Boys launch ‘CropSafe’ app to tackle global crop disease

Two students from St Mary’s Grammar School, Magherafelt, have created an app that has the potential not only to revolutionise the safeguarding of the global agri-food industry, but also save farmers billions of pounds in lost revenue each year.

Thursday, 14th March 2019, 7:18 am
Updated Thursday, 14th March 2019, 7:21 am
St. Mary's Grammar School pupils John McElhone and Micheal McLaughlin demonstrate their CropSafe app to Micheal's grandfather, Mickey Joe McGuigan, on his farm in Draperstown.

CropSafe is a tool that leverages satellite technology to track crops and alert farmers and landowners about the spread of contamination and disease, a problem that is currently responsible for losses of around £5 billion globally – with crops such as wheat, barley and potatoes the hardest hit.

The boys came up with the concept at tech giant Kainos’ popular coding event for teens, Kainos CodeCamp, and in the early days, they took the opportunity to develop it further through attending a number of different programmes and hackathons hosted by the company.

It has significant advantages over existing crop surveying methods such as drones or pilot operated aircraft; a real time dashboard on a smartphone app allows landowners to clearly see areas needing attention; it removes the planning and delays associated with using drones and aircraft and costing an average of just £20 per acre surveyed, it is also much more affordable.

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The boys, John McElhone and Micheal McLaughlin aged 18 and from agricultural backgrounds, have driven forward the idea based on a strong belief in the business need for CropSafe and its huge potential commercial viability.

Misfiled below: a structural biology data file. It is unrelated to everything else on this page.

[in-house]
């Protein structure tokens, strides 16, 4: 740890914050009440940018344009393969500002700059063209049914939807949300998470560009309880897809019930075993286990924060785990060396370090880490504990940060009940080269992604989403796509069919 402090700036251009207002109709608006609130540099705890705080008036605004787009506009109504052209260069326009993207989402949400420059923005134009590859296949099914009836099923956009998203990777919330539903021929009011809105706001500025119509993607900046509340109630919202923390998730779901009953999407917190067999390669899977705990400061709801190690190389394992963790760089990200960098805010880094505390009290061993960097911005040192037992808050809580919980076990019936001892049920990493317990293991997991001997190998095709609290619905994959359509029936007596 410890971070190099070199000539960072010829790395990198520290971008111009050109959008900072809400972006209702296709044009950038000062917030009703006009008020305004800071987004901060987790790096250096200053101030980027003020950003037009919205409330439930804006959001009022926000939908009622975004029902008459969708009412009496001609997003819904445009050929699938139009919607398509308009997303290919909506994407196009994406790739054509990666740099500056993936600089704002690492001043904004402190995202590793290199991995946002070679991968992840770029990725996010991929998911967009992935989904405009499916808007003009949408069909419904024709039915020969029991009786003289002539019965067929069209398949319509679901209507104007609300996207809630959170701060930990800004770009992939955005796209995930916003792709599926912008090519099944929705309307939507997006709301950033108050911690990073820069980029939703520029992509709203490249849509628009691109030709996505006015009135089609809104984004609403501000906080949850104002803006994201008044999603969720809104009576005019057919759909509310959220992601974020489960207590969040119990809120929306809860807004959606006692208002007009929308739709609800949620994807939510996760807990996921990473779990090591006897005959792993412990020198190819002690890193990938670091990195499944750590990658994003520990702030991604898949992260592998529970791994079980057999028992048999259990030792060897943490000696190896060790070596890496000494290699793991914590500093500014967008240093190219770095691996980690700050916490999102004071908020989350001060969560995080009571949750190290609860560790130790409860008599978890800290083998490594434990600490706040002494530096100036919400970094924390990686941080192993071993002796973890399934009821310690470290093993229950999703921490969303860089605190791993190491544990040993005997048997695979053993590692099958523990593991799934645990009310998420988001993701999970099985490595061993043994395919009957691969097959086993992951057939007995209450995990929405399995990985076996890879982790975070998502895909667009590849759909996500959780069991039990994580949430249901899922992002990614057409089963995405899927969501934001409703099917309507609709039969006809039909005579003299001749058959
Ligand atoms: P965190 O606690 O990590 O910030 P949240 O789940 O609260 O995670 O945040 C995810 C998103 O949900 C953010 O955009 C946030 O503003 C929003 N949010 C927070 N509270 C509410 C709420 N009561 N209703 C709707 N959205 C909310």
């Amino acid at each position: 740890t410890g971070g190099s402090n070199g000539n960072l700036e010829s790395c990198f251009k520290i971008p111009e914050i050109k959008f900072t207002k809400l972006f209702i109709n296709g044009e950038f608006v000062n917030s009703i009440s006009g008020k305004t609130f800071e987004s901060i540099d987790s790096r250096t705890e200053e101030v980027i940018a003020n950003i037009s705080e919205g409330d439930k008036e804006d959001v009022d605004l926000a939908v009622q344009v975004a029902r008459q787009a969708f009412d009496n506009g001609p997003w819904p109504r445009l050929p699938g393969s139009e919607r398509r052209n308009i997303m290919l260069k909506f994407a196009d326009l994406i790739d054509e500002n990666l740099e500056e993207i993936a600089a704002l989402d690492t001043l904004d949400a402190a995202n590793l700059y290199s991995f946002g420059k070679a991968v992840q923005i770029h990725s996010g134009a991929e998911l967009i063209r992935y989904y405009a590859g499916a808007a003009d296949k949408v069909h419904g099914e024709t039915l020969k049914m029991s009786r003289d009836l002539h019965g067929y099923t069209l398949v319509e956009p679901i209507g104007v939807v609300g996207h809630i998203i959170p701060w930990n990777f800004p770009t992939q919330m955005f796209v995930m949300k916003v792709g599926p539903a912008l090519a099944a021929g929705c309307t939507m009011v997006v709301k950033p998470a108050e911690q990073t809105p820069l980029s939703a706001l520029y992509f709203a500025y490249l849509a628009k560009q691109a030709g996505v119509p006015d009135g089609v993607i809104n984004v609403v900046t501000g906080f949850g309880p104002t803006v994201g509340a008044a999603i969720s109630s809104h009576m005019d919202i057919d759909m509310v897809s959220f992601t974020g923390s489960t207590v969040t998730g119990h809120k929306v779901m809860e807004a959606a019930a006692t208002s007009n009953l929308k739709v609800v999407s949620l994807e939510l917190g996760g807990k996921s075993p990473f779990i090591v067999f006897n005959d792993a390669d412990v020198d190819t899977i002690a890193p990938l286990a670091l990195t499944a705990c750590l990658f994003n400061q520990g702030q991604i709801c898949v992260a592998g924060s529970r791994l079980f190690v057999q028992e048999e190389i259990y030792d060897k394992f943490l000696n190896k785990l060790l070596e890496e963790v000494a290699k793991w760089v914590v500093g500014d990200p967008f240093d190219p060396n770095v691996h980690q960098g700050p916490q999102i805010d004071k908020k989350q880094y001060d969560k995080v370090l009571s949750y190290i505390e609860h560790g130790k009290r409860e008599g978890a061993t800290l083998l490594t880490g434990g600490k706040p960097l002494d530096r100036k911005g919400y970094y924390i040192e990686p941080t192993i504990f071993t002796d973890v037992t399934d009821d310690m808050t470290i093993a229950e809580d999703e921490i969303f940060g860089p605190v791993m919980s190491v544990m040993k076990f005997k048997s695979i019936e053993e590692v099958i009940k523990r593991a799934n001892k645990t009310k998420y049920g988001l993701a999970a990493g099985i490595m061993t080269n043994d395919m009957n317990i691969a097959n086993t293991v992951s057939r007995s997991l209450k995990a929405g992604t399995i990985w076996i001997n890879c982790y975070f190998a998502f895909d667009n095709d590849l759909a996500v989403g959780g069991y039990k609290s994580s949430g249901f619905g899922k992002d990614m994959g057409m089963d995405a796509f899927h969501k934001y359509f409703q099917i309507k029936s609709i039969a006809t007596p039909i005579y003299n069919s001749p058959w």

Speaking on the duo’s behalf, John McElhone said: “Coming from a rural background, we were well aware of the devastating loss of income to farmers when crops are diseased and contamination is allowed to spread. Our solution is to provide farmers with accurate satellite imagery clearly detailing information about the location of disease and its severity, therefore enabling them to quickly take steps to mitigate the problem.

“Last November we were invited along to San Francisco by a number of Silicon Valley tech gurus, to pitch our app to interested investors.

“Since then we have completed the first working prototype of the app and we already have a waiting list of customers in Ireland, the UK and as far afield as Australia and France, who want to subscribe as soon as product roll-out begins later this year.

“We’d like to thank Kainos for all their support to help us get to this point; from presentation pitch practice at CodeCamp, inspiring speakers at BelTech EDU and learning how to build a web app on Kainos’ work experience programme.

“Without their support, we wouldn’t have had the opportunity to bring it to a wider audience and pitch for investment, almost certainly we would not be at the point where we’re at today.”

After incubating the idea at Kainos CodeCamp, the team attended BelTech EDU, where they pitched their model to a Dragons’ Den style panel, winning first place and a cash prize of £1,000.

The following month, they pitched the product demo at Google HQ in Dublin and were again awarded first place in the county category and a space on the Angel Hack accelerator programme in Silicon Valley, where the app’s global potential has been recognised and supported.

Gemma Crothers, CSR manager at Kainos, said: “We are delighted to have been a catalyst in bringing this commercially viable app to fruition and congratulate the boys on their considerable success since completing the CodeCamp programme.

“It’s what the Kainos Academy, which includes CodeCamp, is all about. It offers young people a very unique opportunity; giving both technical guidance and helping to nurture their entrepreneurial spirit with practical business advice.”